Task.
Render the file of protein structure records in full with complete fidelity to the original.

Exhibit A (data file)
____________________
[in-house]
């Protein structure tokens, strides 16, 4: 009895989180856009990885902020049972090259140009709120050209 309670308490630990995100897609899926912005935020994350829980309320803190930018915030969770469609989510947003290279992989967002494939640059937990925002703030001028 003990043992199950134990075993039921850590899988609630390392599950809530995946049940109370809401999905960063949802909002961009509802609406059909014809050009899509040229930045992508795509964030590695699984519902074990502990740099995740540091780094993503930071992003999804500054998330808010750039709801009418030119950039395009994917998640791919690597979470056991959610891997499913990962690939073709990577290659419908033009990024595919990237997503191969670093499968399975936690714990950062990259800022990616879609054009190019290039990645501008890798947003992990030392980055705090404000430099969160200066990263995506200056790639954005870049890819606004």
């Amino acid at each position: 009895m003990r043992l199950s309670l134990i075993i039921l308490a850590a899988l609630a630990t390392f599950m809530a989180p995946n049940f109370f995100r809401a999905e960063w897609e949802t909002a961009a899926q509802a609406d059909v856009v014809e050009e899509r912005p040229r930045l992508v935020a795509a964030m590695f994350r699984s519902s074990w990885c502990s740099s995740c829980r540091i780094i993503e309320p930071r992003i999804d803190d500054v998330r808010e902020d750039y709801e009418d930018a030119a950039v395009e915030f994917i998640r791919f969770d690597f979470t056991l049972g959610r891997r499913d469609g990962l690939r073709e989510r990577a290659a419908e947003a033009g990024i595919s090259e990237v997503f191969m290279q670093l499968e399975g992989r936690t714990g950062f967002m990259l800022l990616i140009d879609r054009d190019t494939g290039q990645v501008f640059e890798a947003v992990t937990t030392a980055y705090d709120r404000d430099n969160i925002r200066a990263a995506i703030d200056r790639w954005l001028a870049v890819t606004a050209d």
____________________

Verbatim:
[in-house]
């Protein structure tokens, strides 16, 4: 009895989180856009990885902020049972090259140009709120050209 309670308490630990995100897609899926912005935020994350829980309320803190930018915030969770469609989510947003290279992989967002494939640059937990925002703030001028 003990043992199950134990075993039921850590899988609630390392599950809530995946049940109370809401999905960063949802909002961009509802609406059909014809050009899509040229930045992508795509964030590695699984519902074990502990740099995740540091780094993503930071992003999804500054998330808010750039709801009418030119950039395009994917998640791919690597979470056991959610891997499913990962690939073709990577290659419908033009990024595919990237997503191969670093499968399975936690714990950062990259800022990616879609054009190019290039990645501008890798947003992990030392980055705090404000430099969160200066990263995506200056790639954005870049890819606004």
């Amino acid at each position: 009895m003990r043992l199950s309670l134990i075993i039921l308490a850590a899988l609630a630990t390392f599950m809530a989180p995946n049940f109370f995100r809401a999905e960063w897609e949802t909002a961009a899926q509802a609406d059909v856009v014809e050009e899509r912005p040229r930045l992508v935020a795509a964030m590695f994350r699984s519902s074990w990885c502990s740099s995740c829980r540091i780094i993503e309320p930071r992003i999804d803190d500054v998330r808010e902020d750039y709801e009418d930018a030119a950039v395009e915030f994917i998640r791919f969770d690597f979470t056991l049972g959610r891997r499913d469609g990962l690939r073709e989510r990577a290659a419908e947003a033009g990024i595919s090259e990237v997503f191969m290279q670093l499968e399975g992989r936690t714990g950062f967002m990259l800022l990616i140009d879609r054009d190019t494939g290039q990645v501008f640059e890798a947003v992990t937990t030392a980055y705090d709120r404000d430099n969160i925002r200066a990263a995506i703030d200056r790639w954005l001028a870049v890819t606004a050209d």